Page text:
Researchers at the University of Toronto have developed a new technique that enables them to examine the genetic material of cells in greater detail than ever before, a finding that could lead to better ways to study and diagnose diseases.
The U of T research is published in the Dec. 22 issue of Molecular Cell. The new technique developed by the investigators uses a modified type of "gene chip" and a computer program to accurately monitor alternative splicing, a cellular process through which basic genetic material becomes more complex and acquires the ability to control genetic messages (mRNAs) that are required for the development of complex organisms.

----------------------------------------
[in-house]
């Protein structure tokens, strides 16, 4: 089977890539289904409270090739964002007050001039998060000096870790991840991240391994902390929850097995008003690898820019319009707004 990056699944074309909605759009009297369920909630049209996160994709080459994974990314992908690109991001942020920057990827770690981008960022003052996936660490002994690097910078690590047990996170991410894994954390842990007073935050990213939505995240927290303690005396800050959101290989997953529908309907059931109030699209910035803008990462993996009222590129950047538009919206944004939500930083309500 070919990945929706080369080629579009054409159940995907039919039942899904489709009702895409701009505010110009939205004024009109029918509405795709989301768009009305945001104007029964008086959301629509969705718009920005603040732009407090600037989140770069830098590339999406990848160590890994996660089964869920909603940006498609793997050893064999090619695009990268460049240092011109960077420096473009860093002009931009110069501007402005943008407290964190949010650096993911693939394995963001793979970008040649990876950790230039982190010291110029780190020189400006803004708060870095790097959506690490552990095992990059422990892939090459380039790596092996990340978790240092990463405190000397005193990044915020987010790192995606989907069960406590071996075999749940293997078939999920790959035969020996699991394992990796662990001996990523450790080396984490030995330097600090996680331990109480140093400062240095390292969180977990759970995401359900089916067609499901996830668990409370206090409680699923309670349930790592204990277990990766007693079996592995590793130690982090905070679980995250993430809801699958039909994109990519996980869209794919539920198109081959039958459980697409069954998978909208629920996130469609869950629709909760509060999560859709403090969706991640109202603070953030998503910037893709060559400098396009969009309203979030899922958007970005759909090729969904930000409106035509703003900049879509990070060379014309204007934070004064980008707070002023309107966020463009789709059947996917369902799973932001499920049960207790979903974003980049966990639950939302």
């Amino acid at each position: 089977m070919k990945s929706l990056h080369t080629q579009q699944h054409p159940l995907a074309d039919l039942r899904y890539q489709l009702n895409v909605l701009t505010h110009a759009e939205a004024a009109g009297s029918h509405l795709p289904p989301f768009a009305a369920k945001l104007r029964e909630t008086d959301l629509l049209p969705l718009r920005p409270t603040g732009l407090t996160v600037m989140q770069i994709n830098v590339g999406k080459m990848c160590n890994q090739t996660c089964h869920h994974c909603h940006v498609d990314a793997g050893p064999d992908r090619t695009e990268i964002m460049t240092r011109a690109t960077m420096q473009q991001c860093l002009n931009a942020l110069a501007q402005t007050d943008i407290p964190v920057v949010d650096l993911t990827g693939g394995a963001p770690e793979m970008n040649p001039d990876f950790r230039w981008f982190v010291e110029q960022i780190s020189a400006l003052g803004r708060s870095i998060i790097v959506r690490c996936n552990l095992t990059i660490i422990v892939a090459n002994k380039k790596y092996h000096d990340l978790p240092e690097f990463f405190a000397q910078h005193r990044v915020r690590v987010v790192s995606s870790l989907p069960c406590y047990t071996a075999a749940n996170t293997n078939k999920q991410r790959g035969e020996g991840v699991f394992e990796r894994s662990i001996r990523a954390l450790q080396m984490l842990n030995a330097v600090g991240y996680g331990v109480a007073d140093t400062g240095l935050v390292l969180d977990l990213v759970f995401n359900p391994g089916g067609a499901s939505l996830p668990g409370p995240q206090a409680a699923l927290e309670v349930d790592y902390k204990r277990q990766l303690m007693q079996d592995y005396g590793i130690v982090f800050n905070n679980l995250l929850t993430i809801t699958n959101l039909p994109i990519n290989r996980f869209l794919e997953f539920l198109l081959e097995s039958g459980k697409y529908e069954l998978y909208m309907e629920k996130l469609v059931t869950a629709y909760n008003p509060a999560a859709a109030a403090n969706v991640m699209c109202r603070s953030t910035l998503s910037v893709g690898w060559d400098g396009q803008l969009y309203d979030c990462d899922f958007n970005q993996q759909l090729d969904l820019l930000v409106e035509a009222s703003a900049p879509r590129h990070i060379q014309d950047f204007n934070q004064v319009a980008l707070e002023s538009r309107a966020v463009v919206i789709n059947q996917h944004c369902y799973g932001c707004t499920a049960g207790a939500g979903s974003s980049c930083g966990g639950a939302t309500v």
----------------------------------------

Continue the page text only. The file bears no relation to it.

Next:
"Now that we can look at mRNA in more detail, it has opened the door to understanding more about some diseases," explains lead investigator Professor Benjamin Blencowe of U of T’s Banting and Best Department of Medical Research (BBDMR) and the Department of Medical Genetics and Microbiology, who notes out-of-control RNA splicing is involved in many human diseases, including cancers and birth defects. "The new information we can now obtain could also provide insights into new treatments."
Christina Marshall | EurekAlert!
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